You might be wondering if there is a place for health insurance? India’s tryst with health insurance program goes back to the late 1940s and 50s when the civil servants (Central Government Scheme – CGS) and formal sector workers (Employees’ State Insurance Scheme – ESIS) were enrolled in a contributory but largely subsidized health insurance program. However, these programs, especially ESIS were confined to a small part of the society, and enrollment remained low due to the fact that it was only for formal sector workers. The informal labor sector represents 95% of the population. CGS, ESIS and the private health insurance (which started in the 90s, for high income groups) took up about 5% of the population.
Notwithstanding, since 2007, a whole slew of initiatives have been created, both from the central government and state governments. The goal is to upscale government health expenditure to 2-3% of the GDP through innovative schemes. Consequently, this would enhance access and availability of health care services and protect households from financial risks. Two big schemes are the National Rural Health Mission (NHRM), and Rashtriya Swasthya Bima Yojana (RSBY) – there are also state specific initiatives, which really vary across the board. Research now is being done to have a more integrated model and have the 3 central government schemes under one umbrella which would ensure efficient allocation of funds, and expand access to better care and private facilities. There is also a lot of research and direction towards universal health care in India, and essentially a single payer system.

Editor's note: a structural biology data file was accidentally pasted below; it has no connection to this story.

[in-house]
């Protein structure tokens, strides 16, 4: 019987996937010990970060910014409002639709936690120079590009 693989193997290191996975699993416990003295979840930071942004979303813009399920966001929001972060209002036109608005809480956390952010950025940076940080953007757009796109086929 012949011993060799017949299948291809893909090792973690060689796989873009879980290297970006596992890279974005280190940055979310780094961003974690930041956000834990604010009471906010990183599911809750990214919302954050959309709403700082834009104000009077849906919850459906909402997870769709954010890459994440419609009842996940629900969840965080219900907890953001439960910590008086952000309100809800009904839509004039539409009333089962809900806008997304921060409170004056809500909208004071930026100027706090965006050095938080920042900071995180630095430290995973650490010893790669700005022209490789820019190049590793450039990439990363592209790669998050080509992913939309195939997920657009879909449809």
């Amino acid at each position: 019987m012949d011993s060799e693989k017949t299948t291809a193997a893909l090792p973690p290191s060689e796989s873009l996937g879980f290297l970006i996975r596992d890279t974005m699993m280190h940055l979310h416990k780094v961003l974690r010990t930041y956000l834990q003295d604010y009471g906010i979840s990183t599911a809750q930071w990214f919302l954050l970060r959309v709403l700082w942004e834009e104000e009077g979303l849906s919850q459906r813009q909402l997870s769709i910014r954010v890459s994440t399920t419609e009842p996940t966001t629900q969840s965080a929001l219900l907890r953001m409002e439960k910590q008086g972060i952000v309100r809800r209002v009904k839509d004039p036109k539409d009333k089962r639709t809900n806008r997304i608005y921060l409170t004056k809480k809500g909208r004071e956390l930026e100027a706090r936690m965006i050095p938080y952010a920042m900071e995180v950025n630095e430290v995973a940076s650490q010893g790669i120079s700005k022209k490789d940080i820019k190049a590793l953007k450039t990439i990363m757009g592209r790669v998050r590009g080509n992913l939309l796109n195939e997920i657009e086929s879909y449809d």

This past week, PHFI gave me the opportunity to travel with some maternal/child health researchers to the state of Uttarakhand. The purpose of the 3 day trip was to meet with various stakeholders and mothers/families in the community to monitor and get a feel for a health voucher scheme in place in 5 districts. In 2005, the government of Uttarakhand launched the National Rural Health Mission (NRHM) in the state to provide health care to the rural population, especially disadvantaged groups like women and children, by focusing on public-private partnerships (PPP). A voucher scheme system was created to give provision for reproductive health services to BPL families (families making less than a dollar a day).